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Across Unknown South America by Landor

According to their low mental qualities

With all this meanness of which they were accusing me, these poltroons were clothed in garments such as they had never before possessed in their lives; they were gorging themselves with food such as they had never dreamt of having in their homes, where they had lived like pariah dogs--and huge heaps were thrown daily to the dogs--and they were paid a salary five times higher than they could have possibly earned under Brazilian employers.

What annoyed me a great deal with these men was the really criminal way in which they--notwithstanding my instructions--always tried to smash my cameras and scientific instruments and to injure anything I possessed. Those men were vandals by nature. The more valuable an object was, the greater the pleasure they seemed to take in damaging it.

Thus another and unnecessary burden was placed upon me in order to save my instruments from destruction, not only from natural accidents but through the infamy of my followers. Those fellows seemed to take no pride in anything. Even the beautiful and expensive repeating rifles and automatic pistols I had given each man had been reduced to scrap-iron. Yet they were so scared of Indians that the first time we met some, they handed over to them anything that took their fancy--and which belonged to me, of course--for fear of incurring their ill-favour. During my absence from camp they even gave away to the Indians a handsome dog I had, which I never was able to trace again.

Like all people with a dastardly nature, they could on no account speak the truth--even when it would have been to their advantage. They could never look you straight in the face. Hence, full of distrust for everybody, all the responsibility of every kind of work in connection with the expedition fell upon me. I not only had to do my own scientific work, but had to supervise in its minutest detail all the work done by them, and all the time. It was indeed like travelling with a band of mischievous demented people. The mental strain was considerable for me.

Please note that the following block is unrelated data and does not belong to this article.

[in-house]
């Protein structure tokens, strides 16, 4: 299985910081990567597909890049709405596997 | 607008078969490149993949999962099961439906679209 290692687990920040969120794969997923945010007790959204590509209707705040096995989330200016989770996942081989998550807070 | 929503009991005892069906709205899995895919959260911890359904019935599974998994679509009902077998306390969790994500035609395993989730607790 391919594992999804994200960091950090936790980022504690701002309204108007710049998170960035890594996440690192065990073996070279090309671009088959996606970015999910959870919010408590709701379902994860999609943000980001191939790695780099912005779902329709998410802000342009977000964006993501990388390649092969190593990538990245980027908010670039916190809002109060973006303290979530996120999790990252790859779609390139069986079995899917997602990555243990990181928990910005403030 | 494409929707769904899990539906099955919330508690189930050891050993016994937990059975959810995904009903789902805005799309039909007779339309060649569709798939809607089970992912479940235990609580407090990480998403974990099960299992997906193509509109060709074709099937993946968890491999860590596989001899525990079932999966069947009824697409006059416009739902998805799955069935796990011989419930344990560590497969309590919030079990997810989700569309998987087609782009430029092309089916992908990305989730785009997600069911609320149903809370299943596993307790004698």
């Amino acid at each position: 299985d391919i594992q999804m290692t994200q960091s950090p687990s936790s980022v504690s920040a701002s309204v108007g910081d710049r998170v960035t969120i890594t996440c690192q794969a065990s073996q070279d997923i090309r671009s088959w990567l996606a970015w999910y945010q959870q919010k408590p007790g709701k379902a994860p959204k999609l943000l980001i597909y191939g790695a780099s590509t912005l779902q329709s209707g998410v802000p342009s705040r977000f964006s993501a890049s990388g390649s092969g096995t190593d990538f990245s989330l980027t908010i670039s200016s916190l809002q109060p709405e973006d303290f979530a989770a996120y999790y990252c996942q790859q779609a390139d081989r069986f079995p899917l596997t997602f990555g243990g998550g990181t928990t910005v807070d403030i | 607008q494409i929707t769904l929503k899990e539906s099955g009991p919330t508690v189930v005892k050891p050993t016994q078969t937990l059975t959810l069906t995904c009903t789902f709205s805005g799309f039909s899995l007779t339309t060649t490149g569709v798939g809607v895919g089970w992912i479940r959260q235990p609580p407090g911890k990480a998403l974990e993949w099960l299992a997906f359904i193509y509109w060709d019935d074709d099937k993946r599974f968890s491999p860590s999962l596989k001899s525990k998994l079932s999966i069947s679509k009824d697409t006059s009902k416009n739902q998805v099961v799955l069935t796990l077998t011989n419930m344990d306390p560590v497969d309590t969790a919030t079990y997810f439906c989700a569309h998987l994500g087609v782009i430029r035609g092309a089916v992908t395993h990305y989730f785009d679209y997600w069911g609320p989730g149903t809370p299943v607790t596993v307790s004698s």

On that day's march we had passed two crosses erected, the Salesians had told me, on the spot where two men had been murdered by passing Brazilians--not by Indians. Their usual way of procedure was to shoot people in the back--never in front--or else when you were asleep. Nearly all carried a razor on their person--not to shave with, but in order to cut people's throats as a vengeance, or even under less provocation. This was usually done in a quick way by severing the artery at the neck while the person to be killed was asleep.

The Brazilians of the interior were almost altogether the descendants of criminal Portuguese, who had been exiled to the country, and intermarried with the lowest possible class of African slaves. They seemed to feel strongly their inferiority when facing a European, and imagined--in which they were not far wrong--the contempt with which, although it was covered by the greatest politeness, one looked down upon them. That was perhaps the only excuse one could offer for their vile behaviour, which, according to their low mental qualities, they liked to display in order to prove their independence and superiority.

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